Good Practices & Convergence: Building Stronger Regulatory Systems in the Americas
Regulatory systems play a crucial role in health systems by ensuring that medicines and other health technologies (including vaccines, blood and blood products, and medical devices) are properly evaluated and meet international standards of safety, quality, and efficacy. To achieve their public health objectives, regulators in Latin America and the Caribbean are increasingly relying on networking, dialogue, and trust, while maintaining their sovereignty and interdependence. Collaboration and cooperation between regulators have positively influenced and strengthened the capacity of regulatory systems in the region, making the best use of their limited resources to address regulatory challenges in a timely manner, including better preparedness for the COVID-19 pandemic response.As evidenced by the pandemic, the efficient performance of regulators directly influences public health. Among regulatory best practices, one of the key enablers of regulatory efficiency is reliance. It has proven to be useful for different regulatory functions (including market authorization, post-approval changes, and GMP certification) and different types of products, as evidenced by the extensive use of reliance approaches for COVID-19 medical devices, vaccines, and medicines. As regulators in Latin America and the Caribbean expand the use of reliance, experiences from different stakeholders and lessons learned in other regions are considered crucial for proper implementation of local reliance mechanisms. Likewise, tools and opportunities are available to support regulators in the region to further embed fundamental principles of good regulatory practices within their institutions and activities.
Regulatory convergence, another driver for efficiency, takes many forms and represents an effort to improve the transparency and alignment of interactions between agencies and the industry regarding scientific principles, practices, and procedures. Convergence is reflected in the acceptance of internationally recognized technical guidance documents and implementation of regulatory mechanisms. Participation in international or regional regulatory initiatives has been of great significance in building trust, fostering mutual collaboration among health authorities, and enabling more robust regulatory systems, all for the benefit of patients. Regulators from the Americas are increasing their global footprint by developing agendas for international cooperation. For example, the regulatory authorities of Argentina, Brazil, Colombia, Cuba, and Mexico are participants in the International Coalition of Medicines Regulatory Authorities (ICMRA), and COFEPRIS recently joined ANVISA as the second regulatory member of Latin America in the International Council for Harmonisation of Technical Requirements for Pharmaceuticals for Human Use (ICH). Reliance approaches have been instrumental in allowing easier exchange of information among regulators, fostering greater levels of convergence with internal standards and harmonization of regulatory requirements across the region. Through reliance, regional international organizations, health authorities, research institutions, and industry share their perceptions about the present and future of regulation, which points toward transparent, predictable, and consistent regulatory activity where each contributor can focus their efforts on where they add the best value.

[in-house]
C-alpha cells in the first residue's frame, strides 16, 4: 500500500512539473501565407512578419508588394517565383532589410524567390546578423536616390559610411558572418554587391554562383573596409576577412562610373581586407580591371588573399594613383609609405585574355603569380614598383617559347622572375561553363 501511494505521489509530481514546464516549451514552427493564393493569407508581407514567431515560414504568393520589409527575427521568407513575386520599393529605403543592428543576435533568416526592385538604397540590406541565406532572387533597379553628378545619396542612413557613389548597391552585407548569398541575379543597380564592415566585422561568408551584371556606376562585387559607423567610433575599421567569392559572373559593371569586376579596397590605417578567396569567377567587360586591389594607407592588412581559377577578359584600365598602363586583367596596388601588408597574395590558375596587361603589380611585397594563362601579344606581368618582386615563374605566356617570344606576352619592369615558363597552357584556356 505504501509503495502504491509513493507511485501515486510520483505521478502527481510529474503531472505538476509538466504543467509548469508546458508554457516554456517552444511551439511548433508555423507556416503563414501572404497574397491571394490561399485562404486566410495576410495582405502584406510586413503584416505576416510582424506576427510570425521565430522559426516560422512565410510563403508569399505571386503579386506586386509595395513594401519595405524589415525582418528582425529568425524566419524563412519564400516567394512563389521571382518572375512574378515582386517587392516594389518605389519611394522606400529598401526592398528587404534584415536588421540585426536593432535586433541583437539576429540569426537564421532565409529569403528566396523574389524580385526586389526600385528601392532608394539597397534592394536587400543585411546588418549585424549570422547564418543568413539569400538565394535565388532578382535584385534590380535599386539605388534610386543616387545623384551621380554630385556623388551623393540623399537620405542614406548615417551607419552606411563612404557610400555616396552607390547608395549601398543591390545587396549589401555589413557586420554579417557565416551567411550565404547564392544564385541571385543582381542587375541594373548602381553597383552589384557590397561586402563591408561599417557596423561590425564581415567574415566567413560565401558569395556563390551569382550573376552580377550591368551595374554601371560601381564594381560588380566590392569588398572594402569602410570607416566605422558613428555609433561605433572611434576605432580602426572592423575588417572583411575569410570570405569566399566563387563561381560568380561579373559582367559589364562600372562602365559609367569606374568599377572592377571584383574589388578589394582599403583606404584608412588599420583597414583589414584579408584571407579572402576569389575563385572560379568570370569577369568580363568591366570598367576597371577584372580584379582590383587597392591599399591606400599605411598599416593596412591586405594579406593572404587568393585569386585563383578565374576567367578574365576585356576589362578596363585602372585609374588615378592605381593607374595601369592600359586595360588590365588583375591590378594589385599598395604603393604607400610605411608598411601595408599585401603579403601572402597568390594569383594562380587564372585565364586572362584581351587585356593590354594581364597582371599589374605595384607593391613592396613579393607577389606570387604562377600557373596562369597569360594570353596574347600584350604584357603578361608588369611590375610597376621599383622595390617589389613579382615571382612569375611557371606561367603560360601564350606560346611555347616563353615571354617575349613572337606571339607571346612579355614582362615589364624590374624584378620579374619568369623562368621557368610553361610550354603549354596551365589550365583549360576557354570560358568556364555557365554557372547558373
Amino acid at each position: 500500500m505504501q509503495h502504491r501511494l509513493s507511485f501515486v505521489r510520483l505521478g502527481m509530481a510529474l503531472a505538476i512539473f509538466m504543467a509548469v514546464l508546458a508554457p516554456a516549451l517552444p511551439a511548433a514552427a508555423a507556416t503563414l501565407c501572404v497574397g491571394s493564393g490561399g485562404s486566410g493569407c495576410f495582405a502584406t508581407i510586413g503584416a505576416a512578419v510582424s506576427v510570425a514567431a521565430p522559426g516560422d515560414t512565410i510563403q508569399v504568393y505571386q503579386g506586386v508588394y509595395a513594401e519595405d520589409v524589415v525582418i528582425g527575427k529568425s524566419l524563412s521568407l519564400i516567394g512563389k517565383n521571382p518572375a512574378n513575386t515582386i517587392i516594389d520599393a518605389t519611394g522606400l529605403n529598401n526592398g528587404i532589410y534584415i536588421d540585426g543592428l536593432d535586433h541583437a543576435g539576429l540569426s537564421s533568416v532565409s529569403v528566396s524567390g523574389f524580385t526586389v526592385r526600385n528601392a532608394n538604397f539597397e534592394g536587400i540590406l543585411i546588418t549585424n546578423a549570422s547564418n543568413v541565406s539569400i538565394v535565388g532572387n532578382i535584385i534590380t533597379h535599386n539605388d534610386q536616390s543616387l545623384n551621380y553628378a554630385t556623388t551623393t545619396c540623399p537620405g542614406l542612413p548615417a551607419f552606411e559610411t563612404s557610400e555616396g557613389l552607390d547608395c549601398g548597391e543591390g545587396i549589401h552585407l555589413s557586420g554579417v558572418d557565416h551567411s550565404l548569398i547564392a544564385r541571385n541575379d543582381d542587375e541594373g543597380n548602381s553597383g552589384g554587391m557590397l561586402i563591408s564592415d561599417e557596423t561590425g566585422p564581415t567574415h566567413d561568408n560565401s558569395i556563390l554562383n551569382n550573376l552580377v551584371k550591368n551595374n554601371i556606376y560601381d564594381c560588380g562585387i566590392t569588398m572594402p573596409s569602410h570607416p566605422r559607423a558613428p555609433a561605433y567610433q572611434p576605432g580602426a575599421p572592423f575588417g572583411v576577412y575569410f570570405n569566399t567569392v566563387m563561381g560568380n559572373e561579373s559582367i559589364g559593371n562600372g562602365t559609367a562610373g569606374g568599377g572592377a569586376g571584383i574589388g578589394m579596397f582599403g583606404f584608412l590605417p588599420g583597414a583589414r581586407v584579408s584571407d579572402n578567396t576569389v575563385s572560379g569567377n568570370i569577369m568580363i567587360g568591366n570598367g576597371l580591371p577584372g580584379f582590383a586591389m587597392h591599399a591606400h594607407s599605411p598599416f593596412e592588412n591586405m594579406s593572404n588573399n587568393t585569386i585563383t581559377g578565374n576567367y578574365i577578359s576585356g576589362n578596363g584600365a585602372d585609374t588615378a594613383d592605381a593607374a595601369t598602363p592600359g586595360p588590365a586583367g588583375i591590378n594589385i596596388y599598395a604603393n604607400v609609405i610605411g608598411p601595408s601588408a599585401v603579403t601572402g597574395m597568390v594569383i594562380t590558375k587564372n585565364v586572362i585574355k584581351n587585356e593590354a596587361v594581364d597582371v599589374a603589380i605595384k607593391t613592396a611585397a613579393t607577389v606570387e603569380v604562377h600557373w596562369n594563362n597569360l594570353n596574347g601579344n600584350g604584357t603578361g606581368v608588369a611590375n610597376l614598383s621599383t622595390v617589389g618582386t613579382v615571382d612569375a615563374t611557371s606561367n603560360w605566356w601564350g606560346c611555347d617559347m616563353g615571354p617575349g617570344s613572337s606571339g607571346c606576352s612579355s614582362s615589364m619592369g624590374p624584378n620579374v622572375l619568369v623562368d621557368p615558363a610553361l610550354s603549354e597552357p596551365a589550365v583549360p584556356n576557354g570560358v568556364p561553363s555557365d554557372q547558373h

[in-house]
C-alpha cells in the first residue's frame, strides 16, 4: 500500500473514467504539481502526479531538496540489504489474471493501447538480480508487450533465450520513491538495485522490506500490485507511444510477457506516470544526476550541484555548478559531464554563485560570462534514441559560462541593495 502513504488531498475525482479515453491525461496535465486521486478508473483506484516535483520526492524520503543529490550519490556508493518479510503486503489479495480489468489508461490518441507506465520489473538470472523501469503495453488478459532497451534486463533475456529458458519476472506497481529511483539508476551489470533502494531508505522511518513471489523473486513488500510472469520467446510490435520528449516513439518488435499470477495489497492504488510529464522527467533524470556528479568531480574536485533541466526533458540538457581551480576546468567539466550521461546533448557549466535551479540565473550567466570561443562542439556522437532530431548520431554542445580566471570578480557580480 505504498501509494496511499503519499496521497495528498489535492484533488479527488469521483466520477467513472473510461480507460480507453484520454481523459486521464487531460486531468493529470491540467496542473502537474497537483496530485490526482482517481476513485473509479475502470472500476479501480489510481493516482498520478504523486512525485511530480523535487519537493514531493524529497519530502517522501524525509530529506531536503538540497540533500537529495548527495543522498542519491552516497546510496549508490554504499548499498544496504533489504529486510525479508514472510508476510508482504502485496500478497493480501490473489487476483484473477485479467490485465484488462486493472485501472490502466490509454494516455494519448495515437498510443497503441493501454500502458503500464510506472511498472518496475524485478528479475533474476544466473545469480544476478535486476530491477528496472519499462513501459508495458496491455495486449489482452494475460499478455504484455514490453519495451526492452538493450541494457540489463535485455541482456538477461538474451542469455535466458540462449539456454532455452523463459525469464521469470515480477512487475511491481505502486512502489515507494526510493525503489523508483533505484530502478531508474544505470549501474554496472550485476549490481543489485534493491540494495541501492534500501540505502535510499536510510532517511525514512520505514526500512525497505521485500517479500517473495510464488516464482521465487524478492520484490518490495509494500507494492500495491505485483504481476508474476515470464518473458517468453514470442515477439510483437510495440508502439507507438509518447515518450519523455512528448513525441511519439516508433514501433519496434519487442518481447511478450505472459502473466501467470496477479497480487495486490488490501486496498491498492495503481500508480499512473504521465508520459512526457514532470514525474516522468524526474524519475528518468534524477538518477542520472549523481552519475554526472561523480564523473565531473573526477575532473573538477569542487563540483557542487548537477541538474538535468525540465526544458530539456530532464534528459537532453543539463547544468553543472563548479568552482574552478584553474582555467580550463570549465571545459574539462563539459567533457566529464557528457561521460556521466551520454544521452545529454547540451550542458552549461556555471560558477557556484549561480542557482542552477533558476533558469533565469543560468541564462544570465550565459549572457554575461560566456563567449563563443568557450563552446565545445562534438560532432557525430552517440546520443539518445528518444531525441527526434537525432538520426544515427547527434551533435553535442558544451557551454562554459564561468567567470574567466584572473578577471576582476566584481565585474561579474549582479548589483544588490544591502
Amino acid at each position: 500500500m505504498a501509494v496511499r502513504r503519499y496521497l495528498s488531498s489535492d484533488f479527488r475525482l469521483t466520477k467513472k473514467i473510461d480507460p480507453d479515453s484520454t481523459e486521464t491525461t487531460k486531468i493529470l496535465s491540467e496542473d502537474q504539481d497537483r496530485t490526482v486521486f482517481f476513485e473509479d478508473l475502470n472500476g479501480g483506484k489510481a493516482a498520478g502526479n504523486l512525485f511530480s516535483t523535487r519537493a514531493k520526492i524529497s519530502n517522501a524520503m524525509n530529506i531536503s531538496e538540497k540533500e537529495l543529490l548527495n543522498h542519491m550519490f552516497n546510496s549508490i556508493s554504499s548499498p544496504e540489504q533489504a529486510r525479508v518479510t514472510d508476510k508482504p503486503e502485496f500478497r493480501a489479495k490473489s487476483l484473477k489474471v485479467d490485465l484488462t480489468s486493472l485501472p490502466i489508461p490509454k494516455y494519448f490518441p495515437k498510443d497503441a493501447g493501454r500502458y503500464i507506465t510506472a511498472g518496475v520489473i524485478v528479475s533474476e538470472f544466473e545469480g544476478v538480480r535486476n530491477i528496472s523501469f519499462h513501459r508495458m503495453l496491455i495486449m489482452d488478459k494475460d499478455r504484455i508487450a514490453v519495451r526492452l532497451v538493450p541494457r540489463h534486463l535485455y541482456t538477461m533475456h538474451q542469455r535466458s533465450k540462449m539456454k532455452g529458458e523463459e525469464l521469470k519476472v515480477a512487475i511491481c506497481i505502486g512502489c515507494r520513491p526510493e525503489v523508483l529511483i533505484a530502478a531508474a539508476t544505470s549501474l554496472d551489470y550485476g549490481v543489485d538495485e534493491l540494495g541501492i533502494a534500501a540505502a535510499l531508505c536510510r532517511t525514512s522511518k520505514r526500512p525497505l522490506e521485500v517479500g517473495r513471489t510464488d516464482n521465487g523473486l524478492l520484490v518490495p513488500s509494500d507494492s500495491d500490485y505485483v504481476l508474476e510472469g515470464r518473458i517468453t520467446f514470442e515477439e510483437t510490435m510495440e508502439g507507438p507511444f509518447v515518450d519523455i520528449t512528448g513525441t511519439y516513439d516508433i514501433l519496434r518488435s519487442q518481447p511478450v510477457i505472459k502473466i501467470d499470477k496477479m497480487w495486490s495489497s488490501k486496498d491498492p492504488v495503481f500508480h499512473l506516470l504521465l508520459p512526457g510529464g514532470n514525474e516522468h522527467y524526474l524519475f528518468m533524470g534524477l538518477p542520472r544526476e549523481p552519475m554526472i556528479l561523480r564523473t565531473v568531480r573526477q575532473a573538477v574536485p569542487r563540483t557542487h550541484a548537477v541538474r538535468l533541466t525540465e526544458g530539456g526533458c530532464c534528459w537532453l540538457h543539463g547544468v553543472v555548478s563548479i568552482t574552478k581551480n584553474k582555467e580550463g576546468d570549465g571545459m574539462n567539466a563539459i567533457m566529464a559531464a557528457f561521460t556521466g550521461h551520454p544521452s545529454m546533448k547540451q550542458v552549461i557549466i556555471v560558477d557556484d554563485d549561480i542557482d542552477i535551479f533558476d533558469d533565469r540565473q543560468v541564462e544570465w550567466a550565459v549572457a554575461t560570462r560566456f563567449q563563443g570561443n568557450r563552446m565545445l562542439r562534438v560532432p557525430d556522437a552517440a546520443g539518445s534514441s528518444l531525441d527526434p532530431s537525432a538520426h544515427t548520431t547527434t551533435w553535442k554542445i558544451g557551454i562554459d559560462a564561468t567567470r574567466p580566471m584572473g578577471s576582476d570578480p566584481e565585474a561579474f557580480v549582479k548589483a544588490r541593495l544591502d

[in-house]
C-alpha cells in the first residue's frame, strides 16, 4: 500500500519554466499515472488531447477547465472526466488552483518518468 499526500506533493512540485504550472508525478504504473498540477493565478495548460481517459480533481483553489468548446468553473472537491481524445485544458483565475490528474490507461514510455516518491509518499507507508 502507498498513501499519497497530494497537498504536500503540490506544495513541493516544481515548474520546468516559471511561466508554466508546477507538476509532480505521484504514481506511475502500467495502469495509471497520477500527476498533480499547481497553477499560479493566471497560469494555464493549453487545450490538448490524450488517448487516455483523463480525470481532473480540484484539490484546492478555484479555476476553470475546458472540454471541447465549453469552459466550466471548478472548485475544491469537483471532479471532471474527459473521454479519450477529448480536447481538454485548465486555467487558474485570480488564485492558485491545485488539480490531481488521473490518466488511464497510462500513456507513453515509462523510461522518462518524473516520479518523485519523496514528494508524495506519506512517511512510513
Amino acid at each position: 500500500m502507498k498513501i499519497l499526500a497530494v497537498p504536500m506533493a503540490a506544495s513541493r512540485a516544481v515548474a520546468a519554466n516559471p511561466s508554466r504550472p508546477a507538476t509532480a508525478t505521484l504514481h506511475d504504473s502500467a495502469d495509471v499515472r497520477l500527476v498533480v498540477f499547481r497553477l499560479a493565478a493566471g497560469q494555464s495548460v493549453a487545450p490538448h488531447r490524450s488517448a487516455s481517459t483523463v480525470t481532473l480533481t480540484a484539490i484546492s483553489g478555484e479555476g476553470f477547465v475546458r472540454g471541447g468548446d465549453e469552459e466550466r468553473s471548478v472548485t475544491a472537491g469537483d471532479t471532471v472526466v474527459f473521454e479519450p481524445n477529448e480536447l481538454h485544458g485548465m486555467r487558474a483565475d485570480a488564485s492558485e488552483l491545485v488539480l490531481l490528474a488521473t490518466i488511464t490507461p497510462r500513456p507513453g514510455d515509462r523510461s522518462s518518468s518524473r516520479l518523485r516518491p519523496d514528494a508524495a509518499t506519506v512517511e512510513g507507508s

The journey toward greater regulatory efficiency in the Americas has been supported by the regional system for evaluation of National Regulatory Authorities (NRAs), which the Pan American Health Organization (PAHO) has been implementing for more than a decade. This process of NRA assessment and evaluation is based on verification of indicators in a regionally developed data collection tool based on recommendations from the World Health Organization (WHO). Such a system has been used to define NRAs of regional reference in the Americas: currently ANMAT (Argentina), ANVISA (Brazil), Health Canada, ISP (Chile), INVIMA (Colombia), CECMED (Cuba), COFEPRIS (Mexico), and the FDA (US). These regulators are committed not only to enhancing their national regulatory practices and procedures but to helping other regulatory systems in the region become stronger. By promoting regulatory collaboration and influencing regulators to make the best use of their limited resources, PAHO has been playing an important role in supporting increased regulatory capacity in the region.